Greece fell, again, and again, weakened by the Horsemen. Conquest made them her special favorite, coming time and again, under crosses, under stars and crescent moons, with horses and bows. Conquest rode with joy through the cradle of Western civilization, making men die for the ambition of their lords and gods. That was her way, after all. And throughout it all, Megara had obsessed over keeping Greece’s greatest hero from returning to his people.
“It is difficult to tell when you are doing a thing because it is your choice, and when you are doing it because it is fate. Even more so when you are so old and set in your ways.”
It was the cities that stymied the Horsemen. The barriers between humans and monsters protected both, and the connection between heroes and monsters kept them stable. Heroes no longer slew monsters, and monsters no longer preyed on humans. With each city, the bonds grew tighter. They had seemed unbreakable. But the Horsemen had no desires, no needs, no dreams save their purpose. They had been waiting such a long time for this chance, a chance to insert rot into the heart of Zion.
“I confess. There was a time, a long time, when I would have gratefully aided the Horsemen in what they did. They were, after all, my brethren, much like Typhon. We were all made for the same purpose. The destruction of gods, and humanity. Where Typhon and I were cudgels, brute force, they were meant to be subtle knives.” She crossed her arms. “But the loss of my children for the Titans’ war soured me on that great purpose. Conflict with humans never ended well for us.”
“And the Sisters?”
Megara’s face grew dark. “They were the hero-makers, of course.”
The first heroes were anointed by the Sisters. The power of the four primordials who had been granted clemency; Nyx, Gaea, Thalassa, Promethea. The Sisters had no particular love for the Olympians. Those gods were the product of kinslaying, twice over. But in humanity, Promethea found something that struck her interest. She approached humans, and brought them a gift. For this, she was punished terribly by Zeus. Nonetheless, her gift would change the way that humans dealt with their world.
The origin of their gifts was uncertain. Some said that the others learned the way of it from Promethea, and rewarded humans to show defiance to the Olympians. Others, that gifts were a form of penance for Promethea’s crimes, granting gifts only to the Heroes of the Olympians. Still others said it was an act of love, one that was punished as humans broke the hearts of the Sisters and made them cold and distant, giving gifts out of obligation rather than passion. Whatever the reason, the gods were satisfied with this arrangement. Their own strength would not need to be spent to empower the heroes who protected them. That it cut them off from their heroes was a mistake they did not realize until it was far too late for them to do anything about it.
“It has been so long since the Gods spoke with humanity. They are small, and withered now. Nobody believes in them, and unlike heroes, or monsters, they need that belief.” Megara sighed. “The only divinities I know of who are still active in the world, beyond the keystones, are the four Sisters, and the Horsemen. And… well, she’s not important. She has always been satisfied to kill small things in the darkness, and ignore that which does not amuse her. But you see what I mean when I say the that the world has been diminished?”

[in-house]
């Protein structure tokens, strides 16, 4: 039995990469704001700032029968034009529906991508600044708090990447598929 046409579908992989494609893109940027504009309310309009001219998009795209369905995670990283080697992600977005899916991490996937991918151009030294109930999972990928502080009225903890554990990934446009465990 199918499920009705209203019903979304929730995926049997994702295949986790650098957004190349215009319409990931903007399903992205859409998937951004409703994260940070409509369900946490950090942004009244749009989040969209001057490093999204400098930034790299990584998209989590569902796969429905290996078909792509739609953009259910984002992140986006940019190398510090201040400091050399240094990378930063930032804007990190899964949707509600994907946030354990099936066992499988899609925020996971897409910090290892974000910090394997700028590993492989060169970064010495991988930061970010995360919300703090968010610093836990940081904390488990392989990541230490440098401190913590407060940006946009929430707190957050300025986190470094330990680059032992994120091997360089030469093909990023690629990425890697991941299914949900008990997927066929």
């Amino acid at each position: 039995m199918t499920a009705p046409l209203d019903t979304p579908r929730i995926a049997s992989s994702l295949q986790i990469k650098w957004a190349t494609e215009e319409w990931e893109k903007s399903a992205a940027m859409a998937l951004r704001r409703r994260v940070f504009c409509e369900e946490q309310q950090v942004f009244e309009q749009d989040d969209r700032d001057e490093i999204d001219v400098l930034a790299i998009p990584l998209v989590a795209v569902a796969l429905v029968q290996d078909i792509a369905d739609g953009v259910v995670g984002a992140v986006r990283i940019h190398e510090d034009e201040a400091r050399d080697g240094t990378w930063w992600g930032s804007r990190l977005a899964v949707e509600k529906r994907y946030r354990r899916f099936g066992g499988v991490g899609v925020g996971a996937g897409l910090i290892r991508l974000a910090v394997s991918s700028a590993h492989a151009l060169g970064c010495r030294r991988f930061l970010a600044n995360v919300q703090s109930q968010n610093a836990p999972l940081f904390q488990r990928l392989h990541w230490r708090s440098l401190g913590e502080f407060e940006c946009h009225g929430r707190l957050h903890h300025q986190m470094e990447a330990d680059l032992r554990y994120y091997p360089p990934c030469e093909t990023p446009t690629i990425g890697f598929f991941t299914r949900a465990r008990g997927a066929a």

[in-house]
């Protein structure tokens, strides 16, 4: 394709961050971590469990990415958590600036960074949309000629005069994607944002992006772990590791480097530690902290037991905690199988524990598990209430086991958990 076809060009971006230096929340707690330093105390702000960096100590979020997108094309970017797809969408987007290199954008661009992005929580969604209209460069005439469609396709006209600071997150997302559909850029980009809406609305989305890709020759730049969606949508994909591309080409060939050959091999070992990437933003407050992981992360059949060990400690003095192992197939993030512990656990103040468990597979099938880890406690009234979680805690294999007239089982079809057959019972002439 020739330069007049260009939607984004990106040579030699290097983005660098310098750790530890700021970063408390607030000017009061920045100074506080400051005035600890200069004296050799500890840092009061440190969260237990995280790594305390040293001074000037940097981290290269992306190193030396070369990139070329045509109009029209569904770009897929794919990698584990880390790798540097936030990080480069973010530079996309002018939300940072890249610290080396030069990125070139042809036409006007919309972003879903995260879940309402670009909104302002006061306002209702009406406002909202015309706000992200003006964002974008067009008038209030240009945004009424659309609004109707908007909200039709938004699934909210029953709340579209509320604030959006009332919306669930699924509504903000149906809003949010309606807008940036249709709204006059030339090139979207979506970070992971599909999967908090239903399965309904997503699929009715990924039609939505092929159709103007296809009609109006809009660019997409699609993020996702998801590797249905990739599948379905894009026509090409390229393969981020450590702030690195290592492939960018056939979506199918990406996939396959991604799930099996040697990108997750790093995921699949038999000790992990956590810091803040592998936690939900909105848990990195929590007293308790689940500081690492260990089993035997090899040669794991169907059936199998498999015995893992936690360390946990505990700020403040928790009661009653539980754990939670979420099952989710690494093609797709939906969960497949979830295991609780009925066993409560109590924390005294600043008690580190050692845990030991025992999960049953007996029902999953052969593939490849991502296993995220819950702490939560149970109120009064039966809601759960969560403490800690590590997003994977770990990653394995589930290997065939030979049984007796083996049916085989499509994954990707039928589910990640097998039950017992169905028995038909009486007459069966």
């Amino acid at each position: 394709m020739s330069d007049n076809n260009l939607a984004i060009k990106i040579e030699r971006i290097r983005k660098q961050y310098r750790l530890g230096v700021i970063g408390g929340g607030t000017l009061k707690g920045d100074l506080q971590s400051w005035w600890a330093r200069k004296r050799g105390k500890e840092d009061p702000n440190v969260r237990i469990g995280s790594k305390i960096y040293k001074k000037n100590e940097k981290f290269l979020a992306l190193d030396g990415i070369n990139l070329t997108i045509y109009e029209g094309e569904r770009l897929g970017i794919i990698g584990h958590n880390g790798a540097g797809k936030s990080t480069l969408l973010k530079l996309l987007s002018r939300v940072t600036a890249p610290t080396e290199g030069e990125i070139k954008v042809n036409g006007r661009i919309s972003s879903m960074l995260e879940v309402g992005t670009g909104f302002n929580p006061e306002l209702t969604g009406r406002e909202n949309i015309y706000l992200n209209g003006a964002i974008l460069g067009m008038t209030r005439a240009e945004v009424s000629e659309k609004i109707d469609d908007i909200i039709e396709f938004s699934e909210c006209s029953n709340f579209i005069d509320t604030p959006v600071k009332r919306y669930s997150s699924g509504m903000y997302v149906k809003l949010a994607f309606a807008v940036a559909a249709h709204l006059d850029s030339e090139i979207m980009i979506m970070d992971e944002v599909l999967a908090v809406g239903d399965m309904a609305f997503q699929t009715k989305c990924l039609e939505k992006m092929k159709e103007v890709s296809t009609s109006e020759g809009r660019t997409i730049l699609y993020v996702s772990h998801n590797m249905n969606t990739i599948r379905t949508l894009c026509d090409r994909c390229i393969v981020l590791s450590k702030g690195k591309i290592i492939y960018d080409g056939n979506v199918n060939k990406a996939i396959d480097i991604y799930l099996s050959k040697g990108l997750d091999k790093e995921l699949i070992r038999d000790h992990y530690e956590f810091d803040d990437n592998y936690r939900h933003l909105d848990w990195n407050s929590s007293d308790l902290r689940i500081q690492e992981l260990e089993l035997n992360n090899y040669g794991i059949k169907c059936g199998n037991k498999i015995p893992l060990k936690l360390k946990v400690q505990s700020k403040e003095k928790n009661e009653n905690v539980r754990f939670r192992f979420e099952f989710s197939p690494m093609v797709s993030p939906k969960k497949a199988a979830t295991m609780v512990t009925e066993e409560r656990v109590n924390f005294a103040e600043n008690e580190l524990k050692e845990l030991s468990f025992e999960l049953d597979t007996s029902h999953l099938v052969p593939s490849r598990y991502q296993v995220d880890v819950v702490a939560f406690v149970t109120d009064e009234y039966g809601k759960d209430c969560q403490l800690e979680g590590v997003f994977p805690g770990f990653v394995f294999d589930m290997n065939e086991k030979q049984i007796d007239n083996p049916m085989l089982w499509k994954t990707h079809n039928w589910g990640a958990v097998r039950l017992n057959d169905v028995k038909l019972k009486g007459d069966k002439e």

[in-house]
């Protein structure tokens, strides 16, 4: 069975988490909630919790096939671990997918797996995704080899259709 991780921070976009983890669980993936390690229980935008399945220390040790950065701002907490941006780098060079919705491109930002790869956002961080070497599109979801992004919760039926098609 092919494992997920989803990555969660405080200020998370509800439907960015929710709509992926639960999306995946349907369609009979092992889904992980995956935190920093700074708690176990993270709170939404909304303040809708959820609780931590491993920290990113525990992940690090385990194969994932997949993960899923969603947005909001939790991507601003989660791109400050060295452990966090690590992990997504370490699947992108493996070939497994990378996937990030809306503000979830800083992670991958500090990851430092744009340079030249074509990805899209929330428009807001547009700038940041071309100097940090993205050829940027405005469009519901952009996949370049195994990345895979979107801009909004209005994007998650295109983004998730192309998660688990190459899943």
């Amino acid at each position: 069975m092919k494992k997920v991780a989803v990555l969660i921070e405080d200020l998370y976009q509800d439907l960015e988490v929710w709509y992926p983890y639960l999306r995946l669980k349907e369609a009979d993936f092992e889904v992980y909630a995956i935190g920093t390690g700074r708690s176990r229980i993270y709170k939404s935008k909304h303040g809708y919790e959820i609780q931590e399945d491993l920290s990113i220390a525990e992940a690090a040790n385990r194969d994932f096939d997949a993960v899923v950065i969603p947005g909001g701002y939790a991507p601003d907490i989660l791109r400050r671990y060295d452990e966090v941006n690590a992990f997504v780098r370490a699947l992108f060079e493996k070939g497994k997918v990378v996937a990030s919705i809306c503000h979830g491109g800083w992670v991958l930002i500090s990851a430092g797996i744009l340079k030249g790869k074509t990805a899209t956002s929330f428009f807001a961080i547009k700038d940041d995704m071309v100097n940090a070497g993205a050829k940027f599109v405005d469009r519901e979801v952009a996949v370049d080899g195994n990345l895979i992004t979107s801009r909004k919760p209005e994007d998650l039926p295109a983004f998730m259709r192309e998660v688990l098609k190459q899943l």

“What about the moon landing?” Nash asked.
“That- It was a fake. I found a very good web site that explained it. Naturally, humans couldn’t achieve something like that.” Megara crossed her arms as Harry let out a pained groan, burying his face in his hands.
“Honey, I told you-”
“You know, there’s a reflector that you can point a laser at-”
“It doesn’t matter!” Megara said, frowning angrily. “The point is, the world has lessened itself. It has grown smaller, and that has made it more vulnerable. That men can touch the face of Artemis and go unpunished is merely one more indignity.” She turned her dark gaze towards Nash. “What are you going to do?”
Nash sat, and took out his notepad. “That’s a good question, actually. There are three mysteries. First of all, obviously, who killed Dean. I think that we’ve narrowed it down. I’m fairly confident neither of you two did it. Cassandra… Doubtful. And if War is behind this, I doubt she would just use some random stranger. That doesn’t seem like her style.” He looked at Megara questioningly.
The Echidna nodded. “That seems like a fair assessment. She was always the horsemen of conflict between brother and brother.” She looked over at Harry.
“Then it has to be Onnashi, or her daughter, or their friend. Why were you so suspicious of them, exactly?” Harry and Megara exchanged a look. The woman sighed.
“At my heart, I am a serpent. The girl, Isabelle, is also a serpent. Serpents have many connotations across the world, Agent Nash. Some are healers. Some are reborn. Some are tempters. Some are seducers. But all of them are dangerous. That is all I can offer you.” She shook her head. “I tried to keep him safe. He never did appreciate the danger that he was in. It would have been easy for her to kill him. He could not have known that she was a monster.”
Nash frowned. “That’s right. I thought that it was common knowledge, but I’ve met at least one young woman who had no idea what I was talking about when I mentioned monsters.”
Megara shook her head again. “It is a rite of passage. When someone reaches eighteen years, they are told of the nature of things. It is the point at which they are old enough to grasp the immensity of the secret, while also being soon enough that they have not yet become aware of their true nature.” She frowned. “Isabelle had turned 18 not long ago…” She paused. “That could be it,” she whispered softly. “She may have wanted to reveal her secret to him. It could have gone wrong. I do not know how, exactly. But…” She shook her head. “I cannot be certain that it was the girl. But she is the only one who I could imagine being responsible, at this point.”